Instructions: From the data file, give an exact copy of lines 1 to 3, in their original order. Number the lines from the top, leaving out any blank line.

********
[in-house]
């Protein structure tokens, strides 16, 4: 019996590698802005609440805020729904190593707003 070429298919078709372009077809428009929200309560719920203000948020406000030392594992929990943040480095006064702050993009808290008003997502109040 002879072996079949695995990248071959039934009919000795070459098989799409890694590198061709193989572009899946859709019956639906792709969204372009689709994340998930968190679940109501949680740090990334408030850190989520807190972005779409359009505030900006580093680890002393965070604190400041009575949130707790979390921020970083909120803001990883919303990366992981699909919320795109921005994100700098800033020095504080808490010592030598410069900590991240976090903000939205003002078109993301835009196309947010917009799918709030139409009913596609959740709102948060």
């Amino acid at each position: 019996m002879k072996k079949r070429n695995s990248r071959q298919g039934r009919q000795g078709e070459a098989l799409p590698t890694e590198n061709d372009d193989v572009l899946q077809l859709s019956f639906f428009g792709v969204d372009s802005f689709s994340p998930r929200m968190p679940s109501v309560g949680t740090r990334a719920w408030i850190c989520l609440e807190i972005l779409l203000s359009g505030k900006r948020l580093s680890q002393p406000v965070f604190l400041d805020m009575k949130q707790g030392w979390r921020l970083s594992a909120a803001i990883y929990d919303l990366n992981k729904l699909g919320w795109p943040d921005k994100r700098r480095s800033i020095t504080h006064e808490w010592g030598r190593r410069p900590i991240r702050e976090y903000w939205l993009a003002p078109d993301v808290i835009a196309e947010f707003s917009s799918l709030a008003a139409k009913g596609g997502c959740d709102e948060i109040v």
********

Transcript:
[in-house]
């Protein structure tokens, strides 16, 4: 019996590698802005609440805020729904190593707003 070429298919078709372009077809428009929200309560719920203000948020406000030392594992929990943040480095006064702050993009808290008003997502109040 002879072996079949695995990248071959039934009919000795070459098989799409890694590198061709193989572009899946859709019956639906792709969204372009689709994340998930968190679940109501949680740090990334408030850190989520807190972005779409359009505030900006580093680890002393965070604190400041009575949130707790979390921020970083909120803001990883919303990366992981699909919320795109921005994100700098800033020095504080808490010592030598410069900590991240976090903000939205003002078109993301835009196309947010917009799918709030139409009913596609959740709102948060």
């Amino acid at each position: 019996m002879k072996k079949r070429n695995s990248r071959q298919g039934r009919q000795g078709e070459a098989l799409p590698t890694e590198n061709d372009d193989v572009l899946q077809l859709s019956f639906f428009g792709v969204d372009s802005f689709s994340p998930r929200m968190p679940s109501v309560g949680t740090r990334a719920w408030i850190c989520l609440e807190i972005l779409l203000s359009g505030k900006r948020l580093s680890q002393p406000v965070f604190l400041d805020m009575k949130q707790g030392w979390r921020l970083s594992a909120a803001i990883y929990d919303l990366n992981k729904l699909g919320w795109p943040d921005k994100r700098r480095s800033i020095t504080h006064e808490w010592g030598r190593r410069p900590i991240r702050e976090y903000w939205l993009a003002p078109d993301v808290i835009a196309e947010f707003s917009s799918l709030a008003a139409k009913g596609g997502c959740d709102e948060i109040v």